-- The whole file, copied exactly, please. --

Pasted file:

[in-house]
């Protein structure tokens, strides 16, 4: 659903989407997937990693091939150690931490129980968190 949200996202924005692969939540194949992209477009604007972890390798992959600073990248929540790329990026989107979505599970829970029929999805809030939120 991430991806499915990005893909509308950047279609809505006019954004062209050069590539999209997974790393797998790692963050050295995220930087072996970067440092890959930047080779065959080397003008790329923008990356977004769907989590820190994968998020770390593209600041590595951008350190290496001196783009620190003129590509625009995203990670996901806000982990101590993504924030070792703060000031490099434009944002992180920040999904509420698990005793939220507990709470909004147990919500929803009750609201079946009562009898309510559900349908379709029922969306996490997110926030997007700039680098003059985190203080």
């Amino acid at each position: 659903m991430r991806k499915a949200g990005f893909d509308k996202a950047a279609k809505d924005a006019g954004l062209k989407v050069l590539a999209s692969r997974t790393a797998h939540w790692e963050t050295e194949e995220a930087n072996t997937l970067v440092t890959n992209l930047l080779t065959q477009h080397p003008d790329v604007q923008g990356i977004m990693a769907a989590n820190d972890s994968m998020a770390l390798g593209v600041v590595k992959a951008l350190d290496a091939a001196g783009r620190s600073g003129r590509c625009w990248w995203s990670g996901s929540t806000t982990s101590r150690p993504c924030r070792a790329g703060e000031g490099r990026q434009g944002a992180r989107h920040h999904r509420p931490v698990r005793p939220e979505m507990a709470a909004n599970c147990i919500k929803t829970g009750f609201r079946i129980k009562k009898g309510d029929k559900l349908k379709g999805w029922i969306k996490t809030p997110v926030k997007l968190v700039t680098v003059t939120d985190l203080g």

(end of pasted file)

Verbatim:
[in-house]
């Protein structure tokens, strides 16, 4: 659903989407997937990693091939150690931490129980968190 949200996202924005692969939540194949992209477009604007972890390798992959600073990248929540790329990026989107979505599970829970029929999805809030939120 991430991806499915990005893909509308950047279609809505006019954004062209050069590539999209997974790393797998790692963050050295995220930087072996970067440092890959930047080779065959080397003008790329923008990356977004769907989590820190994968998020770390593209600041590595951008350190290496001196783009620190003129590509625009995203990670996901806000982990101590993504924030070792703060000031490099434009944002992180920040999904509420698990005793939220507990709470909004147990919500929803009750609201079946009562009898309510559900349908379709029922969306996490997110926030997007700039680098003059985190203080």
């Amino acid at each position: 659903m991430r991806k499915a949200g990005f893909d509308k996202a950047a279609k809505d924005a006019g954004l062209k989407v050069l590539a999209s692969r997974t790393a797998h939540w790692e963050t050295e194949e995220a930087n072996t997937l970067v440092t890959n992209l930047l080779t065959q477009h080397p003008d790329v604007q923008g990356i977004m990693a769907a989590n820190d972890s994968m998020a770390l390798g593209v600041v590595k992959a951008l350190d290496a091939a001196g783009r620190s600073g003129r590509c625009w990248w995203s990670g996901s929540t806000t982990s101590r150690p993504c924030r070792a790329g703060e000031g490099r990026q434009g944002a992180r989107h920040h999904r509420p931490v698990r005793p939220e979505m507990a709470a909004n599970c147990i919500k929803t829970g009750f609201r079946i129980k009562k009898g309510d029929k559900l349908k379709g999805w029922i969306k996490t809030p997110v926030k997007l968190v700039t680098v003059t939120d985190l203080g």